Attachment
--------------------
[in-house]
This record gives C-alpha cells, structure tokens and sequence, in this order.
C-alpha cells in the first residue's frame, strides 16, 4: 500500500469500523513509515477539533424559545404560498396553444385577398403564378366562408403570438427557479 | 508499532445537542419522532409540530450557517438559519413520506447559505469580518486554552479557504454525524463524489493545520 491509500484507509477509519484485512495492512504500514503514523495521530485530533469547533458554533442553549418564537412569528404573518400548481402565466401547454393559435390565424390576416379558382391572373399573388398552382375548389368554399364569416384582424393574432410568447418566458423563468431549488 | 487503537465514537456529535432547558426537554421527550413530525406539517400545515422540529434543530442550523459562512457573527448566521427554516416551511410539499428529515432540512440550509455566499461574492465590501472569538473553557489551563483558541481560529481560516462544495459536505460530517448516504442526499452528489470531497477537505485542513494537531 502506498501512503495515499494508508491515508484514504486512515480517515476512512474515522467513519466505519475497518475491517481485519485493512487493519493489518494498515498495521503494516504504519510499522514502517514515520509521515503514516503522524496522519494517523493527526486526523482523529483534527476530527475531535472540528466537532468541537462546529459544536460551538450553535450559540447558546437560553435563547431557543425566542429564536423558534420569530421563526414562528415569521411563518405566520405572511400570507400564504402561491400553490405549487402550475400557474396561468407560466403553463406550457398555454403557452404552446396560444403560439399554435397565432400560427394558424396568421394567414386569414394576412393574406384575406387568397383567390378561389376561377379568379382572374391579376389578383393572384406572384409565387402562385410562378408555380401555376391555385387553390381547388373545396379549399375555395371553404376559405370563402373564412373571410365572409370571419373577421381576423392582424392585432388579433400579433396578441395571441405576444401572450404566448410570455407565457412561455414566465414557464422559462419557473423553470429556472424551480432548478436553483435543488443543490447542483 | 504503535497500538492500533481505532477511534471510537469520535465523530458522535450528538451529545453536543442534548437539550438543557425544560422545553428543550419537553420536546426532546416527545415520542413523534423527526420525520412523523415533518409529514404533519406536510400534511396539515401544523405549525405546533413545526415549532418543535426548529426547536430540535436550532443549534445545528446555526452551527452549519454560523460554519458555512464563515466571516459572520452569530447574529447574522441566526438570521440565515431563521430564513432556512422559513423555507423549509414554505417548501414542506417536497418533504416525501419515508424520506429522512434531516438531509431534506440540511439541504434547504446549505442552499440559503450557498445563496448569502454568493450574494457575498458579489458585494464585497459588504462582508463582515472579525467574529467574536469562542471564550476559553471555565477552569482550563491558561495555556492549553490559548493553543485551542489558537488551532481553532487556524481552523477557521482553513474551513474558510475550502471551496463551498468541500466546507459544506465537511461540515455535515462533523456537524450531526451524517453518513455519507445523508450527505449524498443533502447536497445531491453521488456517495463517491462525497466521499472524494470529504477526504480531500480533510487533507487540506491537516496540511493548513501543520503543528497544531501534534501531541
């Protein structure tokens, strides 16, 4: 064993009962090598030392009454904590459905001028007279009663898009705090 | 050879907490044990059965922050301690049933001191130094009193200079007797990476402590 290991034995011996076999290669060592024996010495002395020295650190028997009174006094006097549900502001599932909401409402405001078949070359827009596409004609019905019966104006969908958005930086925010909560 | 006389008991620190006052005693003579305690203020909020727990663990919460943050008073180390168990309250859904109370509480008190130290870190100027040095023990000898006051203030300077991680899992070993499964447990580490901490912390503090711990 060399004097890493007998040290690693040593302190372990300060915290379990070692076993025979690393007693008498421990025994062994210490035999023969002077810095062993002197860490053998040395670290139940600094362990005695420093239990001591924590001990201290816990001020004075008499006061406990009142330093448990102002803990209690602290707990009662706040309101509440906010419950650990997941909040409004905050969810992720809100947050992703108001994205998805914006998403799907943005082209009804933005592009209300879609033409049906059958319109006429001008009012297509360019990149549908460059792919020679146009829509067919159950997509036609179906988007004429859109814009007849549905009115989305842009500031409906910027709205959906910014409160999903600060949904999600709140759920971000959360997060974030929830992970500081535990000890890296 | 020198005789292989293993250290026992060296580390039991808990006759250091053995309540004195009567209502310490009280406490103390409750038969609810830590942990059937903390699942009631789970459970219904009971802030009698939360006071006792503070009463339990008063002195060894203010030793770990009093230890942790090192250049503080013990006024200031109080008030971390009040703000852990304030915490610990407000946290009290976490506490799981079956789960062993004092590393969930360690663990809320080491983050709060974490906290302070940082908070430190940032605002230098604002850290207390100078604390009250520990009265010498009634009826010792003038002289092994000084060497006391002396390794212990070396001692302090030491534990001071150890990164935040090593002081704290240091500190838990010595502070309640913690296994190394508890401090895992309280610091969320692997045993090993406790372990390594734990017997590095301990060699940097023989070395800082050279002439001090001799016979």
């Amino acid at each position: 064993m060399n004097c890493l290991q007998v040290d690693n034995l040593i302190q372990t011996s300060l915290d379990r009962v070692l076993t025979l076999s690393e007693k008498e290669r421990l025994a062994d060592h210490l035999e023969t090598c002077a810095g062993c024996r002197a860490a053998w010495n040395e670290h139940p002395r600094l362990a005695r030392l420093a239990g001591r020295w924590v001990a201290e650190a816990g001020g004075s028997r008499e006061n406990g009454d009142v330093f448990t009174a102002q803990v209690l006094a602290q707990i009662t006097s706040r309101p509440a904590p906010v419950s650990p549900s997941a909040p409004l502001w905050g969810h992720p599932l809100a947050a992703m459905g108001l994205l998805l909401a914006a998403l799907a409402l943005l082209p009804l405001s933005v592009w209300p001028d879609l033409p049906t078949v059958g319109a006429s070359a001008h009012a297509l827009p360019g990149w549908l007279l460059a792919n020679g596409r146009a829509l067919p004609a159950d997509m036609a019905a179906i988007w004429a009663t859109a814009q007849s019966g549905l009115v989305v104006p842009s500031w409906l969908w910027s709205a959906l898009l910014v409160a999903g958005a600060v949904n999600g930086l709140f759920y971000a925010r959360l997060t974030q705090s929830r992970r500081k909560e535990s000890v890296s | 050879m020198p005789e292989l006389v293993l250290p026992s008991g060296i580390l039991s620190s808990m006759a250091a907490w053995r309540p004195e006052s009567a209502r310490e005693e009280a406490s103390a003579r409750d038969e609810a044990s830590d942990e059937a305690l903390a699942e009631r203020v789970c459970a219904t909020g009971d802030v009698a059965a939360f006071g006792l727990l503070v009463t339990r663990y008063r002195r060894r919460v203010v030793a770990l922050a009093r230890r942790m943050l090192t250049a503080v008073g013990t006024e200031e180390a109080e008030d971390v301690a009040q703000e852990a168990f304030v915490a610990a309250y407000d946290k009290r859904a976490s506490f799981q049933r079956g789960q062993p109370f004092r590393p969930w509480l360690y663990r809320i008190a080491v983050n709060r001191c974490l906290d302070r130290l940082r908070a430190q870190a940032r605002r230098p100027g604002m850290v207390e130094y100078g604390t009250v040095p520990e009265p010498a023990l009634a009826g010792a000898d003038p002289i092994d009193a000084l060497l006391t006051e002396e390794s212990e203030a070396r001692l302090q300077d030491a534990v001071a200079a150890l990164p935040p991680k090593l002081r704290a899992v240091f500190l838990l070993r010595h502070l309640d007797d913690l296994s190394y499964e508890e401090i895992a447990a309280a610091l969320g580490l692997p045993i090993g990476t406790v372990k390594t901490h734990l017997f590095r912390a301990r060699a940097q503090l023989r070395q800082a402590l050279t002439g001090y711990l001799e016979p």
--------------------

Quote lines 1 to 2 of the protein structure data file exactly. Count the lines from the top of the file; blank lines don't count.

[in-house]
This record gives C-alpha cells, structure tokens and sequence, in this order.